3. Carol J. Byrne says:

    Very interesting read. At first glance, Times Square popped into my head…thinking wow, Italy has transformed in the same was as NYC. Or perhaps it is the reverse? NYC following Italy.

    I am sure you will have a lovely time and learn the etiquette of dining out, where to avoid and the best ones in your neighborhood.

    Enjoy!!!

    • garypeg says:

      I would imagine that urban transformations anywhere have commonalities. Gentrification is probably one of them. Italians are homebodies. Their city is the best, no matter the complaints. I’d think that would apply to neighborhoods in large cities, so these transitions are probably strongly motivated. They have jobs, get married, can’t live upstairs from momma, say, gotta find an affordable area. The artists- now that’s another matter. Not enough room at momma’s and not enough money for elsewhere, so the dodge the dangers in places like this.

  4. Carol J. Byrne says:

    Very interesting read. At first glance, Times Square popped into my head…thinking wow, Italy has transformed in the same was as NYC. Or perhaps it is the reverse? NYC following Italy.

    I am sure you will have a lovely time and learn the etiquette of dining out, where to avoid and the best ones in your neighborhood.

    Enjoy!!!

    • garypeg says:

      I would imagine that urban transformations anywhere have commonalities. Gentrification is probably one of them. Italians are homebodies. Their city is the best, no matter the complaints. I’d think that would apply to neighborhoods in large cities, so these transitions are probably strongly motivated. They have jobs, get married, can’t live upstairs from momma, say, gotta find an affordable area. The artists- now that’s another matter. Not enough room at momma’s and not enough money for elsewhere, so the dodge the dangers in places like this.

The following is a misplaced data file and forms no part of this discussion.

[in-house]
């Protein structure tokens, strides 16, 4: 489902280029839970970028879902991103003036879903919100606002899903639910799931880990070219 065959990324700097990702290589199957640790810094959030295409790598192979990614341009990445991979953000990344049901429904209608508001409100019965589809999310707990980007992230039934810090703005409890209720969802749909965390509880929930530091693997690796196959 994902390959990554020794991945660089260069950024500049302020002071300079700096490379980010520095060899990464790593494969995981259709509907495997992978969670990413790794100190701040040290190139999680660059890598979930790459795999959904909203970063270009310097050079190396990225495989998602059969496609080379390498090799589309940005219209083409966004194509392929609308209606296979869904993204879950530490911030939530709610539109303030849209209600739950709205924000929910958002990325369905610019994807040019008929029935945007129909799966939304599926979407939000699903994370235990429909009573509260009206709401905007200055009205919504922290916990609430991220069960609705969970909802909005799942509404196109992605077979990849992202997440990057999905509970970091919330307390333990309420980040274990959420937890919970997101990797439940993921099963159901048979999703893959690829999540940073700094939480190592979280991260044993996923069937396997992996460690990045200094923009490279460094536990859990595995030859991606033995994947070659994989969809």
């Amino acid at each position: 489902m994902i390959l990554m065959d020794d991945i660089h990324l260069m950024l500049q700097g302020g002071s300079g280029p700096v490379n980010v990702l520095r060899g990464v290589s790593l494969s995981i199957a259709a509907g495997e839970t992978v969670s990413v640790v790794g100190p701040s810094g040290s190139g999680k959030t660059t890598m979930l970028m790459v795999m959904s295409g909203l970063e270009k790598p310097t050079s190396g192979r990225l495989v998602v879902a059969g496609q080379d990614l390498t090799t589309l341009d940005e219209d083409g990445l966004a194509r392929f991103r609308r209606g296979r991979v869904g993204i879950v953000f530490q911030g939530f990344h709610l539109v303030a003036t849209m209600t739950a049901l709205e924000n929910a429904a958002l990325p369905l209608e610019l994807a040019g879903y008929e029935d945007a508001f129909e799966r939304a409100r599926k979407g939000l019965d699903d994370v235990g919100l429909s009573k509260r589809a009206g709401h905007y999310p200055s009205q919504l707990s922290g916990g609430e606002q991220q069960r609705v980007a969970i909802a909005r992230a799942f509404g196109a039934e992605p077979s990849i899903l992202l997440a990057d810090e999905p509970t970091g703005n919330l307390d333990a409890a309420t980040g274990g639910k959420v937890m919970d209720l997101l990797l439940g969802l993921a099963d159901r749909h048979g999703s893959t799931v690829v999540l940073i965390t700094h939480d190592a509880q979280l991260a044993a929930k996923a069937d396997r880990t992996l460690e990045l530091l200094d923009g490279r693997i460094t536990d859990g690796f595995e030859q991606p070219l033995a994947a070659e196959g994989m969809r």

5. John DesJardins says:

    As far back as I can remember you two have always lived in conservative neighborhoods in the many cities where you’ve rented short and mid term apartments. This should be lots of fun for the two of you. We really enjoyed our year on the edgy side of Paris by the Canal St Martin. We met some really nice folks who we still keep in touch with. The one caveat is that you have to get used to the grunge and noise. It got to us at times.

    • garypeg says:

      Hmmm, conservative would not be the word I would use. Definitely middle class though. I admit that grunge is not my favorite, not that the area is horrible, but after Valencia and Paris, the contrast is strong.

  6. John DesJardins says:

    As far back as I can remember you two have always lived in conservative neighborhoods in the many cities where you’ve rented short and mid term apartments. This should be lots of fun for the two of you. We really enjoyed our year on the edgy side of Paris by the Canal St Martin. We met some really nice folks who we still keep in touch with. The one caveat is that you have to get used to the grunge and noise. It got to us at times.

    • garypeg says:

      Hmmm, conservative would not be the word I would use. Definitely middle class though. I admit that grunge is not my favorite, not that the area is horrible, but after Valencia and Paris, the contrast is strong.

  7. enid Serrano says:

    Does sound interesting. Can’t wait to experience this edgy neighborhood. Sounds a little like Washington Heights in New York. Anyway, really looking forward to seeing it.
    Have fun!!!

  8. enid Serrano says:

    Does sound interesting. Can’t wait to experience this edgy neighborhood. Sounds a little like Washington Heights in New York. Anyway, really looking forward to seeing it.
    Have fun!!!